Why is Ed Sheeran on Twitter anyhow?

Image: Mark Sagliocco/FilmMagic

Two Grammy awards. An album that went double platinum. An unparalleled number of weeks at the number one spot on the charts, not to mention the biggest opening week for a solo male artist in the U.K.

Why does Ed Sheeran’s Twitter account matter again?

The insanely successful English singer-songwriter deleted his Twitter on Monday, presumably following mixed reaction to his cameo in Sunday night’s Game of Thrones season premiere. Whether or not this was the catalyst for his departure from the app (despite his insistence that he wouldn’t quit), he reinstated his account in under 24 hours.

But if we’re being honest, Sheeran’s account really doesn’t matter. He’s a giant star; he didn’t need to be on the social media platform in the first place.

Twitter silence

The majority of 2016 found Sheeran off of social media entirely. His Twitter and Instagram feeds went radio silent on Dec. 13, 2015. The musician explained in a note that he chose to take a break from his feeds to travel and experience the world without a filter. And so far, in 2017, he only used his account to promote his new album Divide.

Yet despite the lack of a year’s worth of posts, his industry-changing album has resulted in impressive numbers, with over 320,000 units sold in the first week.

For established celebrities, an active Twitter presence frankly doesn’t matter or seem to translate into anything other than unfiltered promotional platform. It’s a perfect tool for album cycles—say what you need to say, how you need to say it, put a few different links in bios and voila, you’ve got a direct channel to your fanbase without the trappings of the media.

Those who fall in this camp of celebrity users have either lucked out and cultivated a following before the rise of social media, or are like Sheeran and have elevated beyond the shelling of Fit Tea-sponsored posts because they have something more to offer, like music, tours and experiences. Sheeran’s disappearance from the app (accidental or not) is an omen of what to expect from other A-listers.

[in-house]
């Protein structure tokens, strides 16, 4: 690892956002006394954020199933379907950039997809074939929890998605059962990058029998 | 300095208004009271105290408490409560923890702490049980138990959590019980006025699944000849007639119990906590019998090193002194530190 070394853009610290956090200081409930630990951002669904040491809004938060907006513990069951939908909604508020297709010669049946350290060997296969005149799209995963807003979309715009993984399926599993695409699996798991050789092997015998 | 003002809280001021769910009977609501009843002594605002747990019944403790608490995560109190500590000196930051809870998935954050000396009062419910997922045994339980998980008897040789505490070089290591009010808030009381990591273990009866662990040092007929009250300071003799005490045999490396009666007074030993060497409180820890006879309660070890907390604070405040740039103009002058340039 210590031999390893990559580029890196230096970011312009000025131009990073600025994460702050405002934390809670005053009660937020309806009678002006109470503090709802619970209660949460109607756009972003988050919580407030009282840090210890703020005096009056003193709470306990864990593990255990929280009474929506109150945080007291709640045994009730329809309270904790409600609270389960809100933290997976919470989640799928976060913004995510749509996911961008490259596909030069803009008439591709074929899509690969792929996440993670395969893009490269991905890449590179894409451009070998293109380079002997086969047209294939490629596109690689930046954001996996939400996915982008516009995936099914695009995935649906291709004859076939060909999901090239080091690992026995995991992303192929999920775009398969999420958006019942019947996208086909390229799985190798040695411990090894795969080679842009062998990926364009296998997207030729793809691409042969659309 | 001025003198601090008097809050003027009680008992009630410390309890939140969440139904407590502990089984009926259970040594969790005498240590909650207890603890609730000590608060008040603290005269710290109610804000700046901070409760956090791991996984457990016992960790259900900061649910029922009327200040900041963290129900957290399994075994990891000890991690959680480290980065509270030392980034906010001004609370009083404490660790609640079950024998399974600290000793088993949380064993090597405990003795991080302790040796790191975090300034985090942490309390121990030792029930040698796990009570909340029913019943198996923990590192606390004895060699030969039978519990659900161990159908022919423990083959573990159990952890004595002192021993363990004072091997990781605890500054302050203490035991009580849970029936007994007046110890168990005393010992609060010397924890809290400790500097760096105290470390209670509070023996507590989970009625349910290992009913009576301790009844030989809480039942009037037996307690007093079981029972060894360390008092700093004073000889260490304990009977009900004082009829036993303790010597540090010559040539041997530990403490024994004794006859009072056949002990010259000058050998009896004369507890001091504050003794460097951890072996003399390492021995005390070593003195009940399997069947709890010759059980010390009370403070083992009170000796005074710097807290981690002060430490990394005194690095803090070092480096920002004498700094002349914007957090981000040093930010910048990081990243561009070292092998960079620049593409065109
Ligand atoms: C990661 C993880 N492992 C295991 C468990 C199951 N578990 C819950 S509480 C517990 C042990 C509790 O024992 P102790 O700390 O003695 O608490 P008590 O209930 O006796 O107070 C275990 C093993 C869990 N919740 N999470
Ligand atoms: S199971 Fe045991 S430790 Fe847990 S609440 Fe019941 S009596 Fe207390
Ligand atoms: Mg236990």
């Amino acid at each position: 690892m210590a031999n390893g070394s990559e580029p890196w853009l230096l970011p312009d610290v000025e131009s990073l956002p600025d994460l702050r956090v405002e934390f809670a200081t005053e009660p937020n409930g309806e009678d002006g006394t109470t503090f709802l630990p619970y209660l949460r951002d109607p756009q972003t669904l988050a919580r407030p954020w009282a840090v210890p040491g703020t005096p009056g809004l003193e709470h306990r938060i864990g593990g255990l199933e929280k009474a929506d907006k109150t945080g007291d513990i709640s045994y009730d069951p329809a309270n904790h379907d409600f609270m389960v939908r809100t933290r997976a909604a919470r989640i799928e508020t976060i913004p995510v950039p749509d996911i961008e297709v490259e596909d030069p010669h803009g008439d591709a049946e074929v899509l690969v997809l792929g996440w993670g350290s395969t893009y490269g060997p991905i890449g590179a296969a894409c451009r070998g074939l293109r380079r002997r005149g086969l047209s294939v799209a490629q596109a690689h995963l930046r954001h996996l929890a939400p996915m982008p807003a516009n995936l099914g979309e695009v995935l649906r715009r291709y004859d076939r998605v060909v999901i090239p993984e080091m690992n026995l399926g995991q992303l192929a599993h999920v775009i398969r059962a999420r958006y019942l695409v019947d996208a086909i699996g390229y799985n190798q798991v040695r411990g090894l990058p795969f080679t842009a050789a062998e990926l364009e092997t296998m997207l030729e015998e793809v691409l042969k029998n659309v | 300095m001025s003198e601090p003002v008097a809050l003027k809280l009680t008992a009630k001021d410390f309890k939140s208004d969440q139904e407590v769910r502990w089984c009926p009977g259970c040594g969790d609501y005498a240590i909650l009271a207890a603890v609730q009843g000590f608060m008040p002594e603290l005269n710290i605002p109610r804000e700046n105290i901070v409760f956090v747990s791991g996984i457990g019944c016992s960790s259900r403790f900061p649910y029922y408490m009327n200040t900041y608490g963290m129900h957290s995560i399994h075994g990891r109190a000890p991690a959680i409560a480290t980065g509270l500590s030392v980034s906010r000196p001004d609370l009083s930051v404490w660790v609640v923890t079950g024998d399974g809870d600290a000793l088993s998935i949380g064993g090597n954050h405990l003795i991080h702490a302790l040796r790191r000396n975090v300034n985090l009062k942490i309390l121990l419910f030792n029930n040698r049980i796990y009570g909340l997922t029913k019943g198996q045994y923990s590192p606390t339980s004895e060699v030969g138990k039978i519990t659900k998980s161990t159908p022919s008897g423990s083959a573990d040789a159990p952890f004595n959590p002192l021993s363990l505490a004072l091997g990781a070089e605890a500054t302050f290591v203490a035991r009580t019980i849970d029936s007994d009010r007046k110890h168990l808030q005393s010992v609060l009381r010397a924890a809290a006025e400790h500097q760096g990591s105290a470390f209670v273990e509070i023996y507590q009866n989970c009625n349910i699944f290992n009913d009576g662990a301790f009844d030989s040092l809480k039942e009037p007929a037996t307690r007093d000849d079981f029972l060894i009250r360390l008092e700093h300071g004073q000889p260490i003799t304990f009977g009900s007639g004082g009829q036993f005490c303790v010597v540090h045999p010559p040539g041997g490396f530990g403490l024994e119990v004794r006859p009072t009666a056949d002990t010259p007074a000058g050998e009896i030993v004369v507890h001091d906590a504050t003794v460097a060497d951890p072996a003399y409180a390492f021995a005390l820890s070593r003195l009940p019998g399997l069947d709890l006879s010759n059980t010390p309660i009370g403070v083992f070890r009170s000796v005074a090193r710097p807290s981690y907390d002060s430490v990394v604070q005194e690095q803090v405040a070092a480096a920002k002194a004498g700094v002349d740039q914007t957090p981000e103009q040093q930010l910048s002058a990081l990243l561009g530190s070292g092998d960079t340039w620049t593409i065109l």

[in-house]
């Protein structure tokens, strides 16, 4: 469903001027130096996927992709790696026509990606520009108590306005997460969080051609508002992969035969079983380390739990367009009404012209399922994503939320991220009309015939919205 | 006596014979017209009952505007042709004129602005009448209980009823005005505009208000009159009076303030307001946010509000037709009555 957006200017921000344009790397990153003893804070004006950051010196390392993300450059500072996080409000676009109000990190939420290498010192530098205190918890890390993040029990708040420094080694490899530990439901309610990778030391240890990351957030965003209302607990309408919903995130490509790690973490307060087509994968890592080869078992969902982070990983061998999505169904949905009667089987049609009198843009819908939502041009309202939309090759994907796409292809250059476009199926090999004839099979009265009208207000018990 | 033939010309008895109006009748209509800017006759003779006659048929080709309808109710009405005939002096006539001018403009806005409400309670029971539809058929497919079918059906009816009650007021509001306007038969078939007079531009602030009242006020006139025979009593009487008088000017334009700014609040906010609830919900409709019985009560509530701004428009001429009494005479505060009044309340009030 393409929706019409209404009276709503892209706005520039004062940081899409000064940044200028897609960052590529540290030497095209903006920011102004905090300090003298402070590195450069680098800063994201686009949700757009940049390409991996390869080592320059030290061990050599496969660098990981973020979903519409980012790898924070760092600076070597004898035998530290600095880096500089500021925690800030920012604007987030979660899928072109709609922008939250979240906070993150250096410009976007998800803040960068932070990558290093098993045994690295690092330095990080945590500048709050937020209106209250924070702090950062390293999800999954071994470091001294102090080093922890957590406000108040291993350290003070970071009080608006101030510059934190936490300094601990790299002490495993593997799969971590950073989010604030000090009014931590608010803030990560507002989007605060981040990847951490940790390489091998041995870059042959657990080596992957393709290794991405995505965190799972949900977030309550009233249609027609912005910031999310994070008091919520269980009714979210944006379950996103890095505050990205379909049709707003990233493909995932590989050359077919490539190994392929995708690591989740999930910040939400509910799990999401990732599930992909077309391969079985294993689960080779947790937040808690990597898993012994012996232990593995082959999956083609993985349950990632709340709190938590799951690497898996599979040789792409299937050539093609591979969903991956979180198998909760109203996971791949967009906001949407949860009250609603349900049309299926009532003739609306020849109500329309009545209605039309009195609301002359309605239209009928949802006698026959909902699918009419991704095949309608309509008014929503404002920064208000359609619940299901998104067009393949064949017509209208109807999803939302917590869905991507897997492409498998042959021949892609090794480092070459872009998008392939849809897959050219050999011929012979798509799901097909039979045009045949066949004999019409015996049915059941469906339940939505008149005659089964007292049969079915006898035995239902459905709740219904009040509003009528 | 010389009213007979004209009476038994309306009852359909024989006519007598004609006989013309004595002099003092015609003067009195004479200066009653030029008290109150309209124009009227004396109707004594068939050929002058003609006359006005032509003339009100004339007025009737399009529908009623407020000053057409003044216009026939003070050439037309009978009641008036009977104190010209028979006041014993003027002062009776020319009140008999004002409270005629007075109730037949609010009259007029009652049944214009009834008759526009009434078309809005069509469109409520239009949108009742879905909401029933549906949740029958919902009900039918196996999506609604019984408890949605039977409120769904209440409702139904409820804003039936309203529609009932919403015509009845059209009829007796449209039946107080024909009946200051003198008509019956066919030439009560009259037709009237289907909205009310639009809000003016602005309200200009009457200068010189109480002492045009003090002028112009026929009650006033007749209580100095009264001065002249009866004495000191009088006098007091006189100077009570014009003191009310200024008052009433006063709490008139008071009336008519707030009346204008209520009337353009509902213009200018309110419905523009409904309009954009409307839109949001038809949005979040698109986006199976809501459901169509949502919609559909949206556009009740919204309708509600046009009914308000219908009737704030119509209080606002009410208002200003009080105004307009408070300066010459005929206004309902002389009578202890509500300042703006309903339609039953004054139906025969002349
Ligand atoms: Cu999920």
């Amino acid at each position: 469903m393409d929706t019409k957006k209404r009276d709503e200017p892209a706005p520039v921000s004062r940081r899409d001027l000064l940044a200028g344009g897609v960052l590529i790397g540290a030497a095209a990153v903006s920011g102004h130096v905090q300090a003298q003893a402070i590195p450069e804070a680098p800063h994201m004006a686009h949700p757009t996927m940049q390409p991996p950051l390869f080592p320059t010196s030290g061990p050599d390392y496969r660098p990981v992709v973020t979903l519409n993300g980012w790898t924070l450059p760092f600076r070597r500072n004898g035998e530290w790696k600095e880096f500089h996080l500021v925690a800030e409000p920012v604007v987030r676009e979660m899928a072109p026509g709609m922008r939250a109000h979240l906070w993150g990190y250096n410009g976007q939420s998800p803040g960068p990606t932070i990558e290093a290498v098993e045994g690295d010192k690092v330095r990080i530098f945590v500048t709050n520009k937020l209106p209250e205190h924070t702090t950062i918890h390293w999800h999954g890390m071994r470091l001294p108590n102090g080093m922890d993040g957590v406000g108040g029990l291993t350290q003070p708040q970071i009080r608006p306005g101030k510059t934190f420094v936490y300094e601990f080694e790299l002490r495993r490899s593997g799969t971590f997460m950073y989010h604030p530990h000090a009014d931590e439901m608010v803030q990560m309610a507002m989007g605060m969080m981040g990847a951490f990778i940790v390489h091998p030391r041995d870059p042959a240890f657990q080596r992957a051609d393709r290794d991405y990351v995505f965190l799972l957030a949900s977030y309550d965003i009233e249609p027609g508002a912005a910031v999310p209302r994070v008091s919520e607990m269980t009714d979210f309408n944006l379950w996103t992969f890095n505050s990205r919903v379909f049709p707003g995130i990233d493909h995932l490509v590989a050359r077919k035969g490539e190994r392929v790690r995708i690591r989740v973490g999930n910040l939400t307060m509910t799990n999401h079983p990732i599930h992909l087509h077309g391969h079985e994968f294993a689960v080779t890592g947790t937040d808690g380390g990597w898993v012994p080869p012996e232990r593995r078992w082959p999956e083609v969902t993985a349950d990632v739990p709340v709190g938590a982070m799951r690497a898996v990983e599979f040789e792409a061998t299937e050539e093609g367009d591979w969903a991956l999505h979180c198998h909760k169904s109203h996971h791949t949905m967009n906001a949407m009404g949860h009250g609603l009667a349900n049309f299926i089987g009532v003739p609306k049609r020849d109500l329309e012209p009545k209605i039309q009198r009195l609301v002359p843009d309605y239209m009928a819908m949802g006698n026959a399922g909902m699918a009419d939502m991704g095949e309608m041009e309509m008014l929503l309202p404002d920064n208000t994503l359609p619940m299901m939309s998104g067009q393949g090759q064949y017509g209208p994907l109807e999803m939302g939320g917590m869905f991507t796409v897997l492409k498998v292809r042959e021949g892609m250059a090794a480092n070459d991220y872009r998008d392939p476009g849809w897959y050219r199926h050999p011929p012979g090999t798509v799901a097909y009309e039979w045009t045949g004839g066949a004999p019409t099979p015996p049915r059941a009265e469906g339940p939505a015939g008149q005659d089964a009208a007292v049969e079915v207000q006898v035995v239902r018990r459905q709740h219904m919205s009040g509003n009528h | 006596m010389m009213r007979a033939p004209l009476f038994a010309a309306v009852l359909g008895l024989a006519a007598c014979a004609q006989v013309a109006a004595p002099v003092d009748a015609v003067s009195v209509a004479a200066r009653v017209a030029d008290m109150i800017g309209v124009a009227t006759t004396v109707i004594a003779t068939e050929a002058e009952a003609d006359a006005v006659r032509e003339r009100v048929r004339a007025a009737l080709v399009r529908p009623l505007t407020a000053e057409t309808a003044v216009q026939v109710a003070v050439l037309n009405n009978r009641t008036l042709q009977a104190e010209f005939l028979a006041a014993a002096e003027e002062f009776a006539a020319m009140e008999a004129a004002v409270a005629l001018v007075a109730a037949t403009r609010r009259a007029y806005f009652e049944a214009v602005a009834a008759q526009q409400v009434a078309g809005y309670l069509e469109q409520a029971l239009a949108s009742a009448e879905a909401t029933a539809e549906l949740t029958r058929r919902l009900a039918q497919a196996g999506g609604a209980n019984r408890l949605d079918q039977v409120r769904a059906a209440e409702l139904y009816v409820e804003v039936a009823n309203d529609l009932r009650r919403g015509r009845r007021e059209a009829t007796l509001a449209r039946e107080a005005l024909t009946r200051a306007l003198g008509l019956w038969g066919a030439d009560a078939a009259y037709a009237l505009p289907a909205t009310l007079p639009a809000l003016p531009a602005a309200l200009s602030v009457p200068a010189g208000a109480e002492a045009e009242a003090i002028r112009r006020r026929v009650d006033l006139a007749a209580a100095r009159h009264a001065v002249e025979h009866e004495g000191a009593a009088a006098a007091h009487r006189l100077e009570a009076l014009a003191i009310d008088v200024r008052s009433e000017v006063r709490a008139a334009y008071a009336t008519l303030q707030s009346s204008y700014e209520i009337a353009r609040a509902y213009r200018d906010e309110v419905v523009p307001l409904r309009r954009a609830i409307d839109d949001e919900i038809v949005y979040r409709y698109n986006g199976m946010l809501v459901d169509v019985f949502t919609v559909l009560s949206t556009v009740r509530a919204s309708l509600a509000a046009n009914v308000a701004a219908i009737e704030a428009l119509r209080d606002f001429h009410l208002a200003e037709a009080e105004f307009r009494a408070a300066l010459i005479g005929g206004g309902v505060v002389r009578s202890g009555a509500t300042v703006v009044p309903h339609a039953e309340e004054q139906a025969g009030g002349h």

And, in fact, a celebrity of his status staying even slightly active on Twitter only acts as a target for merciless trolls to bat him around without a second thought.

Celebs beyond Twitter

Take Beyoncé, Taylor Swift and Kanye West, artists who have limited presence on the app but still manage to shatter records with each release. While Sheeran doesn’t necessarily pop to mind when these names are uttered (usually this does), he is undoubtedly in the the upper echelons of the industry alongside them.

They, alongside Sheeran, have millions of dollars attached to their name and billions of eyes watching them offline, too. Sure, using Twitter to announce a single or album might be effective—but so is a surprise performance on a late night show, a headlining festival slot, or a few exclusive interviews. For artists without a record label machine behind them, Twitter is a necessary tool. But Beyoncé doesn’t use it personally at all, choosing to instead share bits of her private life on platforms like Instagram—something Adele, Swift and Sheeran do well, too.

Sheeran, and those who are at the stadium-filling status as him, benefits personally by disengaging with the unwanted messages that clog their Twitter mentions and maybe that minimal-Beyoncé-style sharing is the the happy medium necessary that keeps artists, fans, and PR folks happy.

Twitter is also infamous for it’s inability to protect users from trolls. Sure, the majority of racist and sexist spewing accounts are worse than the ones that came for Sheeran after his controversial GoT appearance but regardless, unleashed users on the platform do have an ugly track record of driving celebrities (Demi Lovato, Selena Gomez, and Leslie Jones to name a few) away. Whether or not Sheeran initially left because of this is unknown, but honestly, is a direct, unfiltered connection to fans worth millions of harassing comments? Probably not—and it seems that Sheeran might be just the latest user to realize that.

People love Sheeran for his music, not his tweets. He doesn’t need to be on Twitter because his music is better than his GoT cameos—and to be honest, if he were to delete the app again, it’s safe to say we won’t miss him because of just that.

Truthfully, Twitter benefits far more from Sheeran’s activity on the site than he does from it. For every positive interaction he receives, there are many more negative ones. And his openness to participate, when he doesn’t need to, on a platform that will gladly dole out abuse is not a very wise position.

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